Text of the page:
Another World AIDS Day comes round, and while the main players can’t seem to decide what the theme is for 2011 (“be an activist” according to UNAIDS; “getting to zero” according to the World AIDS Campaign; “leading with science, uniting for action” according to the US government), it is clear that there are two issues that are dominating all of the current discussions about the fight against the pandemic: the major advances in the technologies used to fight HIV transmission, and the abrupt and significant decrease in the funding being made available to pay for them.
Secretaty Clinton talked, a few weeks ago, about the US government’s commitment to a “combination” approach to HIV prevention based on proven technologies to prevent mother-to-child transmission, on male circumcision, and on making the most of the now-proven fact that putting people on treatment significantly reduces the chances they will transmit the virus onwards. In her speech she stated that creating an AIDS-free generation was now official US policy.
More recently still the Global Fund to fight AIDS, TB and Malaria, set up only ten years ago to channel funding to efforts to fight these three diseases, announced that because most of its donors have failed to commit enough funding, and indeed because many haven’t even paid what they promised, it is suspending funding for new grants and proposing a new model which will take account of the reduction in funds available.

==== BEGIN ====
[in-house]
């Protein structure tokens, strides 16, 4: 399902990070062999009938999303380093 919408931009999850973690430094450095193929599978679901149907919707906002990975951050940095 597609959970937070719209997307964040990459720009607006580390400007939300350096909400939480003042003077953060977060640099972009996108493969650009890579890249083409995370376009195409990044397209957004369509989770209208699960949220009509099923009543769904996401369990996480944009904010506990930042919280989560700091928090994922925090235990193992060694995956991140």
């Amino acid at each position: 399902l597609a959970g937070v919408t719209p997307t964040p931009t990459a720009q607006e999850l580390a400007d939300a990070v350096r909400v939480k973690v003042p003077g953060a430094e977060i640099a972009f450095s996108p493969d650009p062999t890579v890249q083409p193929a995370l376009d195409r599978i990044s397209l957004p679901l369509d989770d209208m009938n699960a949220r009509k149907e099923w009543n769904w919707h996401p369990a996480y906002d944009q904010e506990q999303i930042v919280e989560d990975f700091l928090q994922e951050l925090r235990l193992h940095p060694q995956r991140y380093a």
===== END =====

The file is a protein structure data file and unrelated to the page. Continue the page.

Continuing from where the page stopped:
Much of the commentary on World AIDS Day 2011 is likely to focus on the disconnect between the optimism of knowing “what works” and the failure of donor governments to keep their promises. I think this article from the Instute of Development Studies sums up the ambivalence very well. But it also talks about some of the other challenges: the challenges of implementation.
I’ve been trying to sum up how I think my year as a freelancer working to support AIDS programmes has gone. Earlier today I sent a few tweets:
(“men who have sex with men” – actually, he identified as gay but its hard to explain this in 140 characters)
I wasn’t going to say anything else, but then it occurred to me that, with the exception of the last one, none of these issues has much to do with either the lack of money or the existence of new technologies. These problems were happening irrespective of whether men have foreskins or not, and irrespective of the preventive effect of ARV treatment. Madagascar has plenty of money for ARVs and only has to keep a few hundred people on treatment, and yet there are failures when it comes to stigmatised populations. Benin is a small country, with reasonable grants for HIV treatment, but somehow many people with HIV still face problems getting their drugs regularly. The situation faced by sex workers in Namibia is faced by sex workers around the world. Despite explaining how badly they get treated by health care workers, or how often they get beaten up and extorted by cops, the default mode for HIV programmes seems to be to give them leaflets and condoms.
As for the last tweet… well, that is about the money, and about what happens when big institutions end up searching high and low for ways of justifying their existence.
As we move into the fourth decade of the fight against HIV and AIDS, promoting the amazing new tools at our disposal and demanding the funds to pay for them, I hope we won’t lose sight of the fact that there’s an awful lot of other stuff the AIDS response needs to start fixing and doing better if the technology and the money is going to make a difference.